During Pesach, it is forbidden to use the same cooking utensils or tableware that was used year-round for Chametz. Even when the vessels are superficially clean, the Chametz absorbed in the walls, will be reabsorbed in the Pesach food (noten ta'am). It is customary and most recommendable, then, to have a separate set of cookware and tableware for Pesach. If this is not possible, one can still use some of the year round utensils after a process called:hag'ala, which is a form of sterilization that serves to eliminate any particles of Chametz absorbed in the utensils' walls.
All types of hag'ala follow one single principle: kebol'o kakh polto, which means that the expulsion of any substance absorbed in the walls of a utensil, will occur in the same way that those particles were absorbed there in the first place. The process of hag'ala, then, is different for each type of utensil, depending on the material from which it is made, the way it is normally used, way of cooking, etc.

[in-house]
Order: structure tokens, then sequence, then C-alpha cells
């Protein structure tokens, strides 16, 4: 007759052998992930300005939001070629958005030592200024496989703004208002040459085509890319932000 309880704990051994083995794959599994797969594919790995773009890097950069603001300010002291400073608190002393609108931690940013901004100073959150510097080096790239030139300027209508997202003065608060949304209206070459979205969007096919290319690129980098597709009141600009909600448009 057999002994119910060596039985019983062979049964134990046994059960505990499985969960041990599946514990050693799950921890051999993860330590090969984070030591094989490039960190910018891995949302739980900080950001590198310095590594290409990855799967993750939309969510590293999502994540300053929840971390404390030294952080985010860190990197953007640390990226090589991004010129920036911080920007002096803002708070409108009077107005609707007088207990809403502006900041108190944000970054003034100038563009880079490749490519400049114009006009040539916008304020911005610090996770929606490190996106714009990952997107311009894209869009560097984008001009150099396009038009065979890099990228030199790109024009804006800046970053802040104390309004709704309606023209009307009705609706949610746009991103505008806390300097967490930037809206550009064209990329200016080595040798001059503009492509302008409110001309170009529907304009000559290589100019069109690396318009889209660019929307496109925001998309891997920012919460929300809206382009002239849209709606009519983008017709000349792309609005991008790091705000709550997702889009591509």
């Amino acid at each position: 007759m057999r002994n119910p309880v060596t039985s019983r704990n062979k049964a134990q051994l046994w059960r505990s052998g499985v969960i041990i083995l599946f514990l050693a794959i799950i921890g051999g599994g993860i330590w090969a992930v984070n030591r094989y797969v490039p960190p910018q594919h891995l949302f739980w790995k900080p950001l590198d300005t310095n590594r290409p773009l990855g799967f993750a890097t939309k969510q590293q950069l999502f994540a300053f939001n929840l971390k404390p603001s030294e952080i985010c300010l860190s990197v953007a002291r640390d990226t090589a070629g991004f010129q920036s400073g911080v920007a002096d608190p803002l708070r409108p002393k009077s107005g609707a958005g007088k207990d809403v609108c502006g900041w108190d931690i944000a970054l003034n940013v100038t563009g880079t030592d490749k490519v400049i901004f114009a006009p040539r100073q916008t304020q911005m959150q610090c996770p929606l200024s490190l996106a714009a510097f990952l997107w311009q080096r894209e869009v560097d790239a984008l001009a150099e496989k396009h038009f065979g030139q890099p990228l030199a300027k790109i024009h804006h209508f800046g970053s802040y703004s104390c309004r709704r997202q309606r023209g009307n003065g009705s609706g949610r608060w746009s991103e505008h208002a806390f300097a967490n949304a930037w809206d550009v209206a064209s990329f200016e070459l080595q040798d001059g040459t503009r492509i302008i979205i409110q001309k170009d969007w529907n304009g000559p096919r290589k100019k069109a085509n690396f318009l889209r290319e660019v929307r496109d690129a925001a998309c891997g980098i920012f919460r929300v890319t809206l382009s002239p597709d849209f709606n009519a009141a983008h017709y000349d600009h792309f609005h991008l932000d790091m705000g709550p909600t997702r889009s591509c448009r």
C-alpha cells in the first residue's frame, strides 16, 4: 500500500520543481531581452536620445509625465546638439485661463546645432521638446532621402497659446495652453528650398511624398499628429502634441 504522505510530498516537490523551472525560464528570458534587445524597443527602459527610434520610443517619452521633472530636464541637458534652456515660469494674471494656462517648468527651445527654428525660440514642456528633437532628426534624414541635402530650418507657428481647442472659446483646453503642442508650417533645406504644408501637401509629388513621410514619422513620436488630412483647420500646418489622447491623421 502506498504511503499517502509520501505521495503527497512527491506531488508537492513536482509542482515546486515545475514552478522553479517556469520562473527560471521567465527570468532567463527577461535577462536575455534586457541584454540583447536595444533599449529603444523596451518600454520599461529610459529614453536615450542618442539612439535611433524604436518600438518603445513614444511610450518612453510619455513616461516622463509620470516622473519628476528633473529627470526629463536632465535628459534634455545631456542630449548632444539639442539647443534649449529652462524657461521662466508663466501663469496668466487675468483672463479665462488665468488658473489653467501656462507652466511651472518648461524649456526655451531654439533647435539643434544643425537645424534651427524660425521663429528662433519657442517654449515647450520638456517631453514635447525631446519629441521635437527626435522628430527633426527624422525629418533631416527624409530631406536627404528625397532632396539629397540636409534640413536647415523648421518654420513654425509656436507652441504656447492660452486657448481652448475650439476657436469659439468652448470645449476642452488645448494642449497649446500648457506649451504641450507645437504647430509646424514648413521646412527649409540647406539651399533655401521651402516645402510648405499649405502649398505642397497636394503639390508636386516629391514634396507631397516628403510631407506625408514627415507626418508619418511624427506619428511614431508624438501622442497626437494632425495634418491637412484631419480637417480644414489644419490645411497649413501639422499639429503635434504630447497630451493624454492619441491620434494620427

Some examples of hag'ala
Glass: According to the Sephardic Minhag, any clear-glass utensils like cups or plates used throughout the year for Chametz should be thoroughly washed and they can then be used for Pesach without any further hag'ala. (Since glass does not absorb, it would not reabsorb back any Chametz particles).
Metal: Forks, spoons or knives should be thoroughly cleaned and then immersed in a pot of boiling water. Then, they are washed with cold water and can be used for Pesach. It is preferable, wherever possible, to perform the hag'ala only after the utensils have not been used for twenty-four hours.
Porcelain: Ceramic, pottery or porcelain china and tableware which was used throughout the year for Chametz are not suitable for Pesach. In other words hag'ala does not sterilize them; therefore they cannot be used for Pesach.
These are only some examples of hag'ala. Ask a Rabbi for more details.